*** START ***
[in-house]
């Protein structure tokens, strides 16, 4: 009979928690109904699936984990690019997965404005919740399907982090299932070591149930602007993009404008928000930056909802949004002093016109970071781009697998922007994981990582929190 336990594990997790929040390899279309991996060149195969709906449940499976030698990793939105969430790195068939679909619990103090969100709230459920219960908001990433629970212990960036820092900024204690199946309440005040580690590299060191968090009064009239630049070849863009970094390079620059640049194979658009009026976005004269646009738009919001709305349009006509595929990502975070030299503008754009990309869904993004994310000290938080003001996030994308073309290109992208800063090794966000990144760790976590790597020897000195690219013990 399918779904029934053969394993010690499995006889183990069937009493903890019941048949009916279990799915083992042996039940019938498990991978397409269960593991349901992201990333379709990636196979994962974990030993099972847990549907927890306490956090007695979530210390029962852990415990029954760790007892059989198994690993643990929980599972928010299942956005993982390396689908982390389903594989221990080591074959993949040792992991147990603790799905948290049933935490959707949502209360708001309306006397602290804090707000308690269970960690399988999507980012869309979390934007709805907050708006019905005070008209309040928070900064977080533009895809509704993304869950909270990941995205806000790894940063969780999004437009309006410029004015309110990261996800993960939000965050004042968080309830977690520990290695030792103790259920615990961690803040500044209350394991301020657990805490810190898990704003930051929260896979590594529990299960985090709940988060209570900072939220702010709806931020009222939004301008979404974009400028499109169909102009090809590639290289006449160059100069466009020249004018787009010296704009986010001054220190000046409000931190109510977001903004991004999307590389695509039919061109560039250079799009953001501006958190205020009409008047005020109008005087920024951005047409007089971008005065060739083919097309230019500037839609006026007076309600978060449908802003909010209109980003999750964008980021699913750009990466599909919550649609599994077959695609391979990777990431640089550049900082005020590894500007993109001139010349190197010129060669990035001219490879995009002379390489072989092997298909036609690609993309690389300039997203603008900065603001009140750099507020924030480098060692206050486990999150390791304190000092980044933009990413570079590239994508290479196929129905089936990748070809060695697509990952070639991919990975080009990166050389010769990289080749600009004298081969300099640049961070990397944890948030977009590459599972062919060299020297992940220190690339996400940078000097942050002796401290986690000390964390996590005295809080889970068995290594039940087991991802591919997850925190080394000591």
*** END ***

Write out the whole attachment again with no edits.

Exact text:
[in-house]
């Protein structure tokens, strides 16, 4: 009979928690109904699936984990690019997965404005919740399907982090299932070591149930602007993009404008928000930056909802949004002093016109970071781009697998922007994981990582929190 336990594990997790929040390899279309991996060149195969709906449940499976030698990793939105969430790195068939679909619990103090969100709230459920219960908001990433629970212990960036820092900024204690199946309440005040580690590299060191968090009064009239630049070849863009970094390079620059640049194979658009009026976005004269646009738009919001709305349009006509595929990502975070030299503008754009990309869904993004994310000290938080003001996030994308073309290109992208800063090794966000990144760790976590790597020897000195690219013990 399918779904029934053969394993010690499995006889183990069937009493903890019941048949009916279990799915083992042996039940019938498990991978397409269960593991349901992201990333379709990636196979994962974990030993099972847990549907927890306490956090007695979530210390029962852990415990029954760790007892059989198994690993643990929980599972928010299942956005993982390396689908982390389903594989221990080591074959993949040792992991147990603790799905948290049933935490959707949502209360708001309306006397602290804090707000308690269970960690399988999507980012869309979390934007709805907050708006019905005070008209309040928070900064977080533009895809509704993304869950909270990941995205806000790894940063969780999004437009309006410029004015309110990261996800993960939000965050004042968080309830977690520990290695030792103790259920615990961690803040500044209350394991301020657990805490810190898990704003930051929260896979590594529990299960985090709940988060209570900072939220702010709806931020009222939004301008979404974009400028499109169909102009090809590639290289006449160059100069466009020249004018787009010296704009986010001054220190000046409000931190109510977001903004991004999307590389695509039919061109560039250079799009953001501006958190205020009409008047005020109008005087920024951005047409007089971008005065060739083919097309230019500037839609006026007076309600978060449908802003909010209109980003999750964008980021699913750009990466599909919550649609599994077959695609391979990777990431640089550049900082005020590894500007993109001139010349190197010129060669990035001219490879995009002379390489072989092997298909036609690609993309690389300039997203603008900065603001009140750099507020924030480098060692206050486990999150390791304190000092980044933009990413570079590239994508290479196929129905089936990748070809060695697509990952070639991919990975080009990166050389010769990289080749600009004298081969300099640049961070990397944890948030977009590459599972062919060299020297992940220190690339996400940078000097942050002796401290986690000390964390996590005295809080889970068995290594039940087991991802591919997850925190080394000591």